Alec Baldwin, not Michael Douglas, will improve corporate ethics

Cormac Hollingsworth looks at the City's idols; for all that Wall Street is known in the real world, Glengarry Glen Ross is the real star piece.

 

Michael Douglas has made a public information broadcast for the FBI to tell Wall Street traders that insider trading is wrong.

Wall Street traders already know it’s wrong; the level of regulatory exams you have to go through to get onto a trading floor means you can’t fail to know.

There have also been plenty of successful recent convictions for the crime, so presumably the FBI’s aim is at prospective jurors who may get a little confused about what is insider trading.

But where are the convictions for the subprime crash?

It’s only the work of NGOs such as Better Markets that has challenged the US government’s no-blame settlement with large banks like Citibank.

Part of the problem is that it is one of ethics rather than criminality, the sliding scale of moral blindness embodied in caveat emptor.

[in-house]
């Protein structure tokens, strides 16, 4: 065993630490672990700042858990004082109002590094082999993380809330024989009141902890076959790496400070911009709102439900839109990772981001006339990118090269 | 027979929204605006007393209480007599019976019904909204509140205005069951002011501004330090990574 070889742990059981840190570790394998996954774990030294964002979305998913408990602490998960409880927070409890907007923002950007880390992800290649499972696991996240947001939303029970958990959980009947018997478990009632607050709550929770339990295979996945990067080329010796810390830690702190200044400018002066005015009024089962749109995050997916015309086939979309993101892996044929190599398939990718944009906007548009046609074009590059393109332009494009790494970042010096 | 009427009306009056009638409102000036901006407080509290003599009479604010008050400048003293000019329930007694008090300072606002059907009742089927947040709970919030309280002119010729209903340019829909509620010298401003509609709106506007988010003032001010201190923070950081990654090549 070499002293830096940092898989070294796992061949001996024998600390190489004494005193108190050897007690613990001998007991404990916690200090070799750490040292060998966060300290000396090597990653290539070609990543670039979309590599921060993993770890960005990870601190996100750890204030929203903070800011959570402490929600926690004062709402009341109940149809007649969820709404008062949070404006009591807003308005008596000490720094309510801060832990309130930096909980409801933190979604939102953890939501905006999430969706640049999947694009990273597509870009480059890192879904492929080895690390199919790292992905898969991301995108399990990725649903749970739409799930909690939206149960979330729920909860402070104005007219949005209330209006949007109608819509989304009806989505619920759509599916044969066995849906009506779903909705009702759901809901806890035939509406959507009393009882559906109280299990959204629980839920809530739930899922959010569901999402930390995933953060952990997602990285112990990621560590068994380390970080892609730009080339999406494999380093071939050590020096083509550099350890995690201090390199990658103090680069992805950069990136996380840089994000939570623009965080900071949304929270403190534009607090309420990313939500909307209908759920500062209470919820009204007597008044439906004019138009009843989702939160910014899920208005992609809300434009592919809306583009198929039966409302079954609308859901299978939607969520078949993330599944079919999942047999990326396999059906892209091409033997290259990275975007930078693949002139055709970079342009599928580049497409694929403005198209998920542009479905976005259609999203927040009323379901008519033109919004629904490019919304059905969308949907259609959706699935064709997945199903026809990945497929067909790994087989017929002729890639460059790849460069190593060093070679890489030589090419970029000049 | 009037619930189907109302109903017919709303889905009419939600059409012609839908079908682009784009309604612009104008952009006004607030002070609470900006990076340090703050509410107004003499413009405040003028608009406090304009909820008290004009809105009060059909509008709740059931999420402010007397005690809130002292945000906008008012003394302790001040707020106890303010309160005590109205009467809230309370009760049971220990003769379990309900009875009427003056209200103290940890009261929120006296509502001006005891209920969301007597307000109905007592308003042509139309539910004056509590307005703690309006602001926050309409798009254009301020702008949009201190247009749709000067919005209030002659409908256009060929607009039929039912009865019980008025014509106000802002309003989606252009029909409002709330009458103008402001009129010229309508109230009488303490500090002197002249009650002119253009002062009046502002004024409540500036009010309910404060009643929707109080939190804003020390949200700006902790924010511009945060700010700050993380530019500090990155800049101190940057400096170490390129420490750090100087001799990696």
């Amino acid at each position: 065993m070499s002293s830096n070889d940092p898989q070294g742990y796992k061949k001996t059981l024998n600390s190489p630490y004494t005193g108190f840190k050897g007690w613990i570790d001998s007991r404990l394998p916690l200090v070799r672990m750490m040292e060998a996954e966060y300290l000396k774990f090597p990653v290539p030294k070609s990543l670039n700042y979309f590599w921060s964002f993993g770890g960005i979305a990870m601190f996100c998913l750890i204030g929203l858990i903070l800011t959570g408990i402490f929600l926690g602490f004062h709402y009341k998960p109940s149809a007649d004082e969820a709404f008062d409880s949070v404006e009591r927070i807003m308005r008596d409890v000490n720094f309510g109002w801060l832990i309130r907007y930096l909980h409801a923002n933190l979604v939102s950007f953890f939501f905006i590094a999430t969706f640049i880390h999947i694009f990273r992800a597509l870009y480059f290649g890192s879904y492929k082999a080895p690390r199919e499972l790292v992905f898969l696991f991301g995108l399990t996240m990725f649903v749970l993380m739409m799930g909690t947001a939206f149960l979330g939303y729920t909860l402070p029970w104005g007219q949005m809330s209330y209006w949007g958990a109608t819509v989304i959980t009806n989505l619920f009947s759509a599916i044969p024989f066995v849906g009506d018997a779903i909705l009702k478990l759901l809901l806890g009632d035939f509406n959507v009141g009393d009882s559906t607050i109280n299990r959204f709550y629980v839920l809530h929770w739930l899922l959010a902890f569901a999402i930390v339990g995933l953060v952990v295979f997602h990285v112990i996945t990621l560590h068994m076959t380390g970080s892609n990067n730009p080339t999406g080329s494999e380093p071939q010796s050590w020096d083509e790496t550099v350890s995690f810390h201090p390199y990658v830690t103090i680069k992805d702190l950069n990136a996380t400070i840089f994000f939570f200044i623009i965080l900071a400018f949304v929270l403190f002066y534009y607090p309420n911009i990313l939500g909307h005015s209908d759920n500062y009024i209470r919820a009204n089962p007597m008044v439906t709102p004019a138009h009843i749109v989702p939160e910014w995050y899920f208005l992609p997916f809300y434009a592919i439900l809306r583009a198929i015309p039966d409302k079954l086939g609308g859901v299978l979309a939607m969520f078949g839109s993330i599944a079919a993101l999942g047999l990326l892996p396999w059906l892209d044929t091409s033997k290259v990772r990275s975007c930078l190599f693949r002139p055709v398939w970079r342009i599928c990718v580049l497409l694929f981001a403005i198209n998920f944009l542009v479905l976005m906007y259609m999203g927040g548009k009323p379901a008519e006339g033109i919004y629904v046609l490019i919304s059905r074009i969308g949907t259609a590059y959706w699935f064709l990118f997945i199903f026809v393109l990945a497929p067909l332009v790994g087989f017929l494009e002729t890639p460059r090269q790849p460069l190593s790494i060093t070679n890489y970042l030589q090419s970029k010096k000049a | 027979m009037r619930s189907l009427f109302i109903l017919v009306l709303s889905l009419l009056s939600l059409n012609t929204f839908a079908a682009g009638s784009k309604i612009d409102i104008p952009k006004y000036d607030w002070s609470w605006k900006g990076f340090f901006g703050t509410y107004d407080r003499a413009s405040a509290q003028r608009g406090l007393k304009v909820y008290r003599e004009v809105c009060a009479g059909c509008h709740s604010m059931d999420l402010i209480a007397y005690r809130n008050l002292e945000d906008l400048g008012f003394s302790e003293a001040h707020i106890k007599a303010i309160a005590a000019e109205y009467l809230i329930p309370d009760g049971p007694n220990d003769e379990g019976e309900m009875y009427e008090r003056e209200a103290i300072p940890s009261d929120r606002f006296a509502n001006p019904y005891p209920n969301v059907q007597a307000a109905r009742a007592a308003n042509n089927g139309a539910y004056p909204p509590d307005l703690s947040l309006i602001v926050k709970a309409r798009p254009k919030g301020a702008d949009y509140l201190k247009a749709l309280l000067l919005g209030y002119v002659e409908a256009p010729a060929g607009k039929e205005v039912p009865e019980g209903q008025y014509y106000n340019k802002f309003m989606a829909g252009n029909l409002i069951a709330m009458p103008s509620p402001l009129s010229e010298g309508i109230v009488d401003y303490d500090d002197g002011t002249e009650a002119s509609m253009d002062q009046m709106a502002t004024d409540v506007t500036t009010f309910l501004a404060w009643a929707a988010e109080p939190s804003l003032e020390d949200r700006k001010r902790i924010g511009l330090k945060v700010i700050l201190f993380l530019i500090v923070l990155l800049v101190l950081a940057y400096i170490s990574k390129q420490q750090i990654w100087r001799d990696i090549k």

So, as it’s a Friday, I thought I’d share the truest cinematic portrayal of the problems in our financial system. Because on those quiet Friday afternoons on our trading floor, YouTube clips from “Wall Street” were never used as part of training the juniors.

But David Mamet’s blistering monologue at the beginning of Glengarry Glen Ross delivered brilliantly by Alec Baldwin often was. And it’s the “Always Be Closing” that is at the heart of both how to succeed on a trading floor, and our current problems in finance.

Occupy need to ask Alec Baldwin to do their film. Maybe David Mamet will do the script.

See also:

The government’s ‘transparency’ is clear as mudTamasin Cave, January 23rd 2012

How bankers’ bonuses are contributing to the new credit crunchCormac Hollingsworth, December 6th 2011

Everything you know about the ‘Thatcherite consensus’ is wrongStewart Lansley, October 6th 2011

A blueprint for real banking sector reformShezal Laing and William Cass, February 15th 2011

A year of economic uncertainty lies aheadWill Straw, December 27th 2010

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